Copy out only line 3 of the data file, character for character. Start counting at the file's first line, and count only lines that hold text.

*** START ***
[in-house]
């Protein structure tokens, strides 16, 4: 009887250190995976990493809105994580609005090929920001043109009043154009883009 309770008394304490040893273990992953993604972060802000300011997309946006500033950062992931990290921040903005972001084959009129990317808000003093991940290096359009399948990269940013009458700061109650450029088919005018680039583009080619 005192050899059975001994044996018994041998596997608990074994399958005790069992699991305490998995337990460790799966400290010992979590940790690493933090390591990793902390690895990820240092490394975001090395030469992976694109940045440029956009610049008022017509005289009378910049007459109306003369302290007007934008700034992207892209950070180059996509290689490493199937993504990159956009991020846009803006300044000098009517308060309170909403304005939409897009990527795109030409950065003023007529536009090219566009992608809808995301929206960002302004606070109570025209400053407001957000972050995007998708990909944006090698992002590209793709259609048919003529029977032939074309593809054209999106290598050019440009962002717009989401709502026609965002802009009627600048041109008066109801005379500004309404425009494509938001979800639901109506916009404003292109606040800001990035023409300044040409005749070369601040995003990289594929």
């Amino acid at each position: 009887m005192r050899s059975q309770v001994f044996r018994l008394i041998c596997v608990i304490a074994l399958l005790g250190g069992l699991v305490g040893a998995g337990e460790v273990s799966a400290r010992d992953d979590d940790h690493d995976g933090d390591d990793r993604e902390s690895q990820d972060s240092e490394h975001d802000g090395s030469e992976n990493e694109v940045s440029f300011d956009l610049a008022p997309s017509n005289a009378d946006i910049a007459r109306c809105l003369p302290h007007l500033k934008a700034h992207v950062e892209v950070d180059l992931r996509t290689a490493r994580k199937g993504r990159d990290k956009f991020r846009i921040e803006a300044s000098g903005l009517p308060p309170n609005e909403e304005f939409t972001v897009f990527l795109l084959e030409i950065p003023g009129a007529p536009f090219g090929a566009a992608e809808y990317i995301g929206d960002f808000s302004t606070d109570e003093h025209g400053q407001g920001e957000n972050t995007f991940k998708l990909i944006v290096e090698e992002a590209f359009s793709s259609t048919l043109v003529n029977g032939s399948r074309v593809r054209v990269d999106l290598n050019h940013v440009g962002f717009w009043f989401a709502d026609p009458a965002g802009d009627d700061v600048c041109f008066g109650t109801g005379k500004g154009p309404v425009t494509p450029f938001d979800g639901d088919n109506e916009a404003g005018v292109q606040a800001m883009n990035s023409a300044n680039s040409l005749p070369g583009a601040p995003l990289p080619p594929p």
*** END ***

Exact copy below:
């Amino acid at each position: 009887m005192r050899s059975q309770v001994f044996r018994l008394i041998c596997v608990i304490a074994l399958l005790g250190g069992l699991v305490g040893a998995g337990e460790v273990s799966a400290r010992d992953d979590d940790h690493d995976g933090d390591d990793r993604e902390s690895q990820d972060s240092e490394h975001d802000g090395s030469e992976n990493e694109v940045s440029f300011d956009l610049a008022p997309s017509n005289a009378d946006i910049a007459r109306c809105l003369p302290h007007l500033k934008a700034h992207v950062e892209v950070d180059l992931r996509t290689a490493r994580k199937g993504r990159d990290k956009f991020r846009i921040e803006a300044s000098g903005l009517p308060p309170n609005e909403e304005f939409t972001v897009f990527l795109l084959e030409i950065p003023g009129a007529p536009f090219g090929a566009a992608e809808y990317i995301g929206d960002f808000s302004t606070d109570e003093h025209g400053q407001g920001e957000n972050t995007f991940k998708l990909i944006v290096e090698e992002a590209f359009s793709s259609t048919l043109v003529n029977g032939s399948r074309v593809r054209v990269d999106l290598n050019h940013v440009g962002f717009w009043f989401a709502d026609p009458a965002g802009d009627d700061v600048c041109f008066g109650t109801g005379k500004g154009p309404v425009t494509p450029f938001d979800g639901d088919n109506e916009a404003g005018v292109q606040a800001m883009n990035s023409a300044n680039s040409l005749p070369g583009a601040p995003l990289p080619p594929p």